Umm, my calendar for the month of June looks busier than the rest of the year. How is that possible? The first month of the summer for us has always been full. All of my children celebrate their birthdays in June, not to mention the pick up of the extra summer activities like pools, movies, and anything that will keep them from crying out the words, “I’m bored.”
One luxury of homeschooling is when they spout those words I always respond with, “I’d be happy to get back to school work if you like.” That response usually buys me about two hours before those particular words rise back to the surface. This is honestly one of my favorite times of the year because much can be done when we step back from one of the bigger tasks of the year. There is freedom to move, run, play, and do the things that we don’t get to the rest of the year.
My kids look forward to filling a to-do list with all the things they want to accomplish before we start back to school. Places to go, recipes to try, things to make, and of course a ton of other stuff that can’t even be categorized. A few have become traditions over the years; indoor camping with smores cookies, family night Fridays, and movie theme nights.
There is something about summer, the longer days, the sunshine; it’s a renewed commitment to my people. My commitment to being what they need. For our family it means cooking more meals at home, cuddling under blankets watching movies, reading books, and just talking a little while longer. Summer means friends, less rush, and more rest. It means choosing only the things that fill us up and letting everything else is put to the side for now. It means new rhythms of life.
Here are some tips we use that may help you create a more intentional summer with your family:
Meal Planning: I like planning most of our meals each month (it keeps us on a budget and keeps us eating a bit healthier). Don’t get me wrong there will be ice cream trips and a few fun nights out mixed in, but for the most part, I plan out the meals. The kids love to help share their favorite ideas for dinners and my daughter, and I even scroll through Pinterest for new recipes to try.
Summer Bucket List: We don’t venture far during the school year because we like to finish early in May. So for my kids it is the time to do all the crazy fun things they want to do, places they want to go, the food they want to make, crafts to try, the sky is the limit. I let them each choose things for the list, some are as simple as go out for ice cream, to the more elaborate like making slime (yuck). I also add a few of my own like summer reading and a few other surprises.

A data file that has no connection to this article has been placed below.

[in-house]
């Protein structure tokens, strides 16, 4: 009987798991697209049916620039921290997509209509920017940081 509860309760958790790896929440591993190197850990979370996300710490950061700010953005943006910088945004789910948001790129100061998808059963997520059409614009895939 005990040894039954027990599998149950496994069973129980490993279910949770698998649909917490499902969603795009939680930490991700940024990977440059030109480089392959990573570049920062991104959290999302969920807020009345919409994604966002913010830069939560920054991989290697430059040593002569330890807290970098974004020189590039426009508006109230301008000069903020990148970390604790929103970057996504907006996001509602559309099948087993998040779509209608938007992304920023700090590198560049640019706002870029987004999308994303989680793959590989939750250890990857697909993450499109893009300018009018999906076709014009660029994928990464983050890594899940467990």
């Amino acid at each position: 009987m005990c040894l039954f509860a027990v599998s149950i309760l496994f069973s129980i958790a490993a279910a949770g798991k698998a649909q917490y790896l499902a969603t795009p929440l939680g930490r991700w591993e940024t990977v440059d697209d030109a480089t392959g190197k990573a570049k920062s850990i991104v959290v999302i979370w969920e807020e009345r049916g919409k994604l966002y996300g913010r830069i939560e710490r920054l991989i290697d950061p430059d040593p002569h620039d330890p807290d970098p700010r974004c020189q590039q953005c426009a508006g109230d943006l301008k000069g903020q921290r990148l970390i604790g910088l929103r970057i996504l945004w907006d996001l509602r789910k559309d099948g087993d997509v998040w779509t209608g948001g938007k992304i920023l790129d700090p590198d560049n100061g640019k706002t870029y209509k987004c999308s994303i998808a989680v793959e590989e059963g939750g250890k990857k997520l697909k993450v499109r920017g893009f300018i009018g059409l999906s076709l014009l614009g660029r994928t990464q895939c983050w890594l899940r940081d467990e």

Trade off: This year is different from past summers with a book on the horizon and other projects, I still need time to write. They have agreed to trade with me, I give them a fun-filled morning, and they give me time to write in the afternoon. Summer is for Moms too, whatever you may have going on, work, projects, etc. Trading off will work wonders.
Marriage: Don’t neglect your marriage this Summer, whether it is an at-home date after the kids get in bed or a date night out. Make sure to spend time with your main squeeze. Work out special family days when you can and plan the bigger events on weekends or days when you can both be off of work.
Bible Study: Summer is a great time to get serious about your time in the Word, creating family devotional habits and prayer habits. Create patterns that will be easy to transition into the school year as well. (For example, try to make your family devotions during the morning over breakfast or in the evenings so you can continue daily into the fall).
Rest: Be intentional with rest. A few months ago we created a new Sabbath rhythm in our home. Friday afternoons to Saturday evenings or sometimes Saturday afternoons to Sunday evenings. Turn off the social media, put the phones and iPads out of reach and rest. Whatever rest may look like to you and your family, but be serious about your need for rest, your kids will need it to.
Be realistic: Know your limits, what you have time for, don’t make a promise you cannot keep and keep it simple. If you don’t want your summer filled with lots of activities, take them off the list. If you know that meal planning isn’t your thing, then do what is right for you. The best part about creating an intentional season is to know what your intentions are in the first place. If your intentions are to have a slow, quiet summer; make it happen. If you have the intention of filling your summer with fun, laughter, and time with your people; make it happen. Be realistic with your plans.
Join us on Instagram and Facebook @Displayinggrace for tips every day this week about how to create an intentional summer season in each of these areas. Also, share your ideas in the comments below, how are you creating an intentional season for your family?